https://doi.org/10.1016/j.ijepes.2021.10...
] achieved an accuracy of 96.14% for the detection of faults in anchor rods of power transmission lines through the analysis of the magnitude of S11 parameter by a random forest algorithm. In [17[17] H. Zheng, S. Zhang, and X. Sun, “Classification recognition of anchor rod based on PSO-SVM”, 29th Chinese Control and Decision Conference (CCDC), pp. 2207-2212, 2017. https://doi.org/10.1109/CCDC.2017.7978881.
https://doi.org/10.1109/CCDC.2017.797888...
], an accuracy of 93.33% was obtained in the recognition of anchor rods damage task by a model based on PSO-SVM. The approach presented in [18[18] Xiao-Yun Sun; Hui Xing; Zhi-Yuan Wang; Ming-Ming Wang and Jian-Pendg Bian, “Classification of anchor bolts based on spectral kurtosis and K-means clustering algorithm”, International Conference on Machine Learning and Cybernetics, pp. 93-98, 2016. https://doi.org/10.1109/ICMLC.2016.7860883.
https://doi.org/10.1109/ICMLC.2016.78608...
] obtained an accuracy of 90.11% for an anchor bolt classification based on spectral kurtosis and the K-means clustering algorithm.

It is possible to observe that, for all the parameters except for the imaginary part of Zin, the proposed system achieved values of accuracy superior to the baselines. Comparatively, the ensemble parameter presented the highest accuracy value of 97.41%, and the imaginary part of Zin the lowest, 95.12%. The superior performance of the ensemble model can be explained by the higher amount of information that is provided to the machine learning model by the ensemble data. As the ensemble data is the combination of all the 5 parameters assessed, different representations of the same reflected signal are available to the model, increasing the possibilities of extraction of the set of features that best separates the data from faulty and faultless eyebolts.

Fig. 14
Comparative performance of the proposed fault detection system.

VI. CONCLUSION

This work proposed a system to noninvasively detect structural faults in eyebolts used for anchoring electrical insulators of substations and power transmission lines. The system is based on the acquisition of multiple electromagnetic parameters related to the reflected high-frequency wave that propagates in the bolt structure. The extraction of features from the signals that allow the identification of normal and faulty bolts is performed automatically by a machine learning algorithm.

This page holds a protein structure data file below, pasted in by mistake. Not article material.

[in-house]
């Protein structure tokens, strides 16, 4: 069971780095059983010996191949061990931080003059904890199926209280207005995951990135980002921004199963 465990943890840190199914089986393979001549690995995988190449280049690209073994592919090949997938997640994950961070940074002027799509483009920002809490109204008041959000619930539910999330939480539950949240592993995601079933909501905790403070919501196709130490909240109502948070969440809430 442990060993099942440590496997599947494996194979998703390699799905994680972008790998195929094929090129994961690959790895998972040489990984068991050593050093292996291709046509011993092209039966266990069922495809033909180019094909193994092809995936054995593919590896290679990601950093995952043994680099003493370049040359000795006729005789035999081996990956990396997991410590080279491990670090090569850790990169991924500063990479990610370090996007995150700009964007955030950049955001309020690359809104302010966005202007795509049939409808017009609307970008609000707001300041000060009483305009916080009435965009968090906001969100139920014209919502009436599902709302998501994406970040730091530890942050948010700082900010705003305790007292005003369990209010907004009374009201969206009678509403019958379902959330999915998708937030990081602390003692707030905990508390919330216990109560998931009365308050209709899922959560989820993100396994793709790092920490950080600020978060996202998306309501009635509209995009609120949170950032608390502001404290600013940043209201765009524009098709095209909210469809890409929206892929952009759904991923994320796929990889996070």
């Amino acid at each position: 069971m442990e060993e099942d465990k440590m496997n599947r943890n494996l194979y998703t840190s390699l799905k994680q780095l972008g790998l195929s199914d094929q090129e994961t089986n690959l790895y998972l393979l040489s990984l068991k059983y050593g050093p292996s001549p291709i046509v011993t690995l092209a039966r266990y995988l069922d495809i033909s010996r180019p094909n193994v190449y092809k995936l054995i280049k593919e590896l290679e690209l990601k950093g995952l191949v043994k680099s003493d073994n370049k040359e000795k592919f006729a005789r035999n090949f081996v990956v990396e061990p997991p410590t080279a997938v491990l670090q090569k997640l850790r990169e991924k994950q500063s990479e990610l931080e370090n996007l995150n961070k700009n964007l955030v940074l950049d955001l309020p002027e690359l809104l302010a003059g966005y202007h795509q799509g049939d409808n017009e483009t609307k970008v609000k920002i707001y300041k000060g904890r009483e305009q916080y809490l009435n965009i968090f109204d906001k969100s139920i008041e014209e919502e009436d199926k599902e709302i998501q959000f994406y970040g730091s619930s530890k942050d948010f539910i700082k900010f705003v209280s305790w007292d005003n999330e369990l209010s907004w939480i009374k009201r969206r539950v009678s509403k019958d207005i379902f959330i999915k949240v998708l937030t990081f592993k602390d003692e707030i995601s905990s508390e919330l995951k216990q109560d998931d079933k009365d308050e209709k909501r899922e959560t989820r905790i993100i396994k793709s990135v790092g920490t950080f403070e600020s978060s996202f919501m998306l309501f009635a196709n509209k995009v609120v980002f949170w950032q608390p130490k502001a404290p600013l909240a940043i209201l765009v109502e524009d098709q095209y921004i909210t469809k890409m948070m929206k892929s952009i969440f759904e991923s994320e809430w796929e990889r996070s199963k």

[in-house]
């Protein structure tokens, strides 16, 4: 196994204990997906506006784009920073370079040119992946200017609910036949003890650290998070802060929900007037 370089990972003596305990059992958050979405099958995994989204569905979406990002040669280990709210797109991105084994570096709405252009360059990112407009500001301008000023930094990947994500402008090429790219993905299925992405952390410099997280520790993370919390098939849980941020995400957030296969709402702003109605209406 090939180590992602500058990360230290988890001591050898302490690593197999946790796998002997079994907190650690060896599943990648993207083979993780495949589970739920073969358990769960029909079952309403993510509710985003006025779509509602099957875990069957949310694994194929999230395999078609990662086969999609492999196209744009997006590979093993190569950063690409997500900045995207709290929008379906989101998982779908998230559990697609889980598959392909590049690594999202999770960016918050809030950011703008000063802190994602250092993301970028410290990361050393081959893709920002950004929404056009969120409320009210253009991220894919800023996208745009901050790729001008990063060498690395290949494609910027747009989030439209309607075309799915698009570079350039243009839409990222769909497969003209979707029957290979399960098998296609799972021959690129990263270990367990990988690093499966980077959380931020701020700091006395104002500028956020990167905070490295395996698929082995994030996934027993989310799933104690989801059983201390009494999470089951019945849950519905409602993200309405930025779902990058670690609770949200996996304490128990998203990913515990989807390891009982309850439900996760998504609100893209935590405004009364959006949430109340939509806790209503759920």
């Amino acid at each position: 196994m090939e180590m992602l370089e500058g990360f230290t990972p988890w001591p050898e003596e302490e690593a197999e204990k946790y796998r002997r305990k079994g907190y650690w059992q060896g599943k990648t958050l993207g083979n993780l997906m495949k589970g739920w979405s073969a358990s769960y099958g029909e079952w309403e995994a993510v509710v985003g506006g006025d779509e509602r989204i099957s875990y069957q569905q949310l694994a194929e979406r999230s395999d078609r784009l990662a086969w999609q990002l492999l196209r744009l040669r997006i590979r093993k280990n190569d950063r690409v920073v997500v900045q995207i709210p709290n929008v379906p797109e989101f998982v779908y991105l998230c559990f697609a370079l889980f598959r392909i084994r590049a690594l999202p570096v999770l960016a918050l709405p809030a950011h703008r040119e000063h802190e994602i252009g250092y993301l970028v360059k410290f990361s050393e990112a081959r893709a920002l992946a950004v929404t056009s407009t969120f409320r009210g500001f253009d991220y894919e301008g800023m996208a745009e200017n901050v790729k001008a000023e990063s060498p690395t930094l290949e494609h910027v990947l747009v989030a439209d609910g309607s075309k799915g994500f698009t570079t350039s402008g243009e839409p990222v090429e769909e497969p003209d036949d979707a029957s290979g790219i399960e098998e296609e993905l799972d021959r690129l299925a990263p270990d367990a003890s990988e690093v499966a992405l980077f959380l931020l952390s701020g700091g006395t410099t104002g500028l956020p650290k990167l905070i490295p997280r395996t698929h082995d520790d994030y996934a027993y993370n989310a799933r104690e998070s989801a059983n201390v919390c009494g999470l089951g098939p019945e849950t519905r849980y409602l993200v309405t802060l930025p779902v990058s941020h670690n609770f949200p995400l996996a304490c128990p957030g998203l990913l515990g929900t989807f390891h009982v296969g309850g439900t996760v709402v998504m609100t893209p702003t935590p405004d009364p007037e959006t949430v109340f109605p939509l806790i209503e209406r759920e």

The results indicate that using the ensemble database, the random forest model was able to detect structural faults in the bolts with an accuracy of 97.41%. A relatively small misclassification of 2.59% is indeed expected in the system, however, such average error rate is still acceptable for a typical and real field application. With such reliability, it is possible to apply the proposed system to detect the presence of faults in eye bolts safely, without the need dismantling of the anchoring system. This strategy reduces the maintenance costs, the time dedicated to the evaluation of the bolts, and provides a risk reduction in possible financial losses to the power distribution companies.

Future improvements in the system should include the expansion of the database through field measurements, the embedding of the entire system as portable case, and the implementation of an intuitive HMI, to provide the easy acquisition, processing, and analysis of data in the field by maintenance teams. Alternative approaches for fault detection such as the time-domain analysis of the residues of the electromagnetic signals compared to a well-defined pattern of faultless eye bolt response may also be investigated.

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Publication Dates

  • Publication in this collection
    23 Oct 2023
  • Date of issue
    Sept 2023

History

  • Received
    11 Jan 2023
  • Reviewed
    01 Feb 2023
  • Accepted
    06 Aug 2023